Clouds of uncertainty hanging over the future of India-Iran relations have cleared significantly following Iranian Foreign Minister Javed Zarif’s visit to India. In a major step that is likely to boost bilateral relations and also, India’s strategic reach in Afghanistan and Central Asia, Iran has invited India to enhance its role in Chabahar port. He invited Indian private investment in developing the second phase of Chabahar port. More importantly, he offered India control over this strategic port. India and Iran have been discussing joint development of Chabahar port for many years. However, progress on the ground has moved at a snail’s pace. A major part of the blame for this lies with India. As its relations with the US warmed a decade ago, India pulled away from Iran and began soft pedalling on various bilateral initiatives such as the Chabahar port project. Fearing that its investments in Iran would suffer as western sanctions on the oil-rich country took effect, India reduced its business with Tehran. It also voted against Iran in the International Atomic Energy Agency (IAEA). The cumulative impact of these was a perceptible cooling of bilateral relations. That is now poised to change. Zarif’s visit signals that Iran is willing to set aside misunderstandings of the past to enhance cooperation with India.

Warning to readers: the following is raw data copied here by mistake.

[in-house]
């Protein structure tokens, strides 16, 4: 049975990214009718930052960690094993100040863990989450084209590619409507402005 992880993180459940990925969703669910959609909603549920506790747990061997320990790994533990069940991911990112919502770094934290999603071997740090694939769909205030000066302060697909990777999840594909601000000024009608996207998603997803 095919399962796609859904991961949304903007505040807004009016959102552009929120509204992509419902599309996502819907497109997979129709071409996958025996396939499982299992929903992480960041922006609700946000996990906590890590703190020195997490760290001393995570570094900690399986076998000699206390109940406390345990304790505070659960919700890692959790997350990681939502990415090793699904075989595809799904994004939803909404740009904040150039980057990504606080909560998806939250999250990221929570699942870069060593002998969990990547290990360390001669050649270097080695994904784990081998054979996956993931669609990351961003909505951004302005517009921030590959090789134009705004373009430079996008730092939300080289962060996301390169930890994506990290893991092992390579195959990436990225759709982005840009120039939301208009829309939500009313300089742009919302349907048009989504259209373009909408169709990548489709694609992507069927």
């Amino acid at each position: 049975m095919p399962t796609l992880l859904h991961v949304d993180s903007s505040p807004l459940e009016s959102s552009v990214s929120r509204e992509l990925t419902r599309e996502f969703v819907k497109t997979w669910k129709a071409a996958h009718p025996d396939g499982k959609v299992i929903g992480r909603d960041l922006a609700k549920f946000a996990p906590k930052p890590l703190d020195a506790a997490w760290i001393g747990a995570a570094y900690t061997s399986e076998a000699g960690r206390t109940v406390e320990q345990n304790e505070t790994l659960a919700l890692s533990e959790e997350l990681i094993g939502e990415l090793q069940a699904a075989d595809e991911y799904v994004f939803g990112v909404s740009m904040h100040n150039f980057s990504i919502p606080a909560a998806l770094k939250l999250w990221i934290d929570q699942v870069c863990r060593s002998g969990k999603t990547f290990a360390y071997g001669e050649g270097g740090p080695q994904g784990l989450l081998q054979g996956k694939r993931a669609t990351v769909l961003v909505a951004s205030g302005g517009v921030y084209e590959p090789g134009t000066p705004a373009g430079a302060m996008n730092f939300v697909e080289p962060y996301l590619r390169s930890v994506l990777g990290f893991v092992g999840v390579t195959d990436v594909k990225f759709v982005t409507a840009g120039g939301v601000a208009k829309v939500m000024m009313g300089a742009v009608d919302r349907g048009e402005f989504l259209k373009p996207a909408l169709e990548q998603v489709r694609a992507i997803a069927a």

A greater role at Chabahar port will provide India with a presence at the mouth of the Gulf of Oman, one of the most strategically important waterways in the world given its proximity to the oil fields and its role in seaborne trade of oil. In 2013, Pakistan handed over management of Gwadar port to a Chinese company for 40 years, triggering anxiety in India. Possible control over Chabahar port, which lies just 72 km west of Gwadar, will enable India to counter the negative implications of a Chinese presence in the region for India’s security.
Iran and India need to hurry up on finalising and operationalising the agreement on trade and transit via Chabahar. This could boost India’s role in Afghanistan and Central Asia – it will provide India with overland access to the region via Chabahar port, which it currently lacks – and also, transform the Afghan and Iranian economies. Larger India-Iran cooperation provides the two countries with an opening to play a larger regional, even global role. New Delhi and Tehran must grab the opportunity that awaits them. India must draw inspiration from China. The speed and enthusiasm with which Beijing has worked to make its plans for Gwadar port a reality is worthy of emulation.